Monday, May 11, 2009

Charity, an oft-forgotten virtue

Ever hear the song Signs, by Five Man Electric Band? Part of the song says "Signs signs, everywhere there's signs. Do this, don't do that, can't you read the signs". I think an attitude a lot of Christians have taken is to let everyone know about the signs, but fewer have taken the role to explain them and allow people to love the signs and not just obey them. I am talking about a lack fo charity. Charity is love. We must love one another. But we must also admonish the sinner, as it is one fo the spiritual works of mercy. How can we reconcile the two?

It is very easy to find a group of people condemning the actions of another, but let's look at Christ's example. When he met the woman at the well who was cheating on her husband and involved in adulterous relationships, he didn't say, you are a terrible person and proceed to call her names, and then leave. He first loved her. A true, genuine love. He cared for her well being and wanted the best for her. He wanted her to know God, to understand his love for her and for her to be close to her Creator. This is so important. Often in our society, it is easy to be condemned. I've had religious people tell me I'm doingo something wrong or bad, without ever trying to understand where I'm coming from or even reassuring me that I am a good person or anything, just pure condemnation.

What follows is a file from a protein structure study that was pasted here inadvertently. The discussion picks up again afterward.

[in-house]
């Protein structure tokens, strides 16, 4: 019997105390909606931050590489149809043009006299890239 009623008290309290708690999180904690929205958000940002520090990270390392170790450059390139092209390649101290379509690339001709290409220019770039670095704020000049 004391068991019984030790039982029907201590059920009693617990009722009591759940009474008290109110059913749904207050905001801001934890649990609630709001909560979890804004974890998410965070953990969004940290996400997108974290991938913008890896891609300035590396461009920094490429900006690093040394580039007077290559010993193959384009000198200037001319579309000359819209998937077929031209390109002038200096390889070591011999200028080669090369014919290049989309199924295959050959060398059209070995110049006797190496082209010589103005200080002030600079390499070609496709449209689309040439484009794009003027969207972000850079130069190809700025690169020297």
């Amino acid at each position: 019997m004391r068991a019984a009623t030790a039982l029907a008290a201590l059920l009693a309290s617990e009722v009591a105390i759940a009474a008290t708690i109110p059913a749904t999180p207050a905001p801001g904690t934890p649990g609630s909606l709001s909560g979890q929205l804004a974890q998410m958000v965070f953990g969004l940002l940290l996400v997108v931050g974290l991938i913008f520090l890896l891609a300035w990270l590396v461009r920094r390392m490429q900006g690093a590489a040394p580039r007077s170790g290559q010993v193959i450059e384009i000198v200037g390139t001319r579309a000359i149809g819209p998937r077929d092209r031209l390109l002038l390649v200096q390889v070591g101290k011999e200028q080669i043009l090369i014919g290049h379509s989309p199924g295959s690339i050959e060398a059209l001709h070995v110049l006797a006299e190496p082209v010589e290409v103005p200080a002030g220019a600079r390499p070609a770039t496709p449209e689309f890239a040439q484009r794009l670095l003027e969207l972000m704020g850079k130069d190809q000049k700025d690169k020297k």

Do we feel that we are superior to others? Do we condemn the actions of the others so we can feel liek we're doing the right thing, but they are failing thus making ourselves feel better? If so, we are completley missing the point. We are not on a high horse, helping out a poor, worthless person by pointing out their faults. We should rather visualize our situation as helping each other to mount the horse and riding away together. Mother Teresa didn't drive by in her fancy car and throw money out the window. She lived with the poorest of the poor and helped them by first understanding them. She is an example to all of us.

Remember, we must love the sinner, but hate the sin. It also reminds me of Simeon Stylites. He is known as a pillar saint. He built a huge pillar, dozens of feet in the air. He stayed there day and night praying and worshipping God. His austerities were exceedingly harsh. However, when people went to him for advice, he didn't tell them how bad they were and that they'd have to do what he is doing or more to ever be worthy. No, instead he was very lenient on them and loved them deeply first.

Let's admonish the sinner, but first, let's remember the words of Christ - Love God with everything you have, and then love your neighbor as yourself. Once we do this, then we can admonish the sinner. Done in this order, you can be sure they will thank you.

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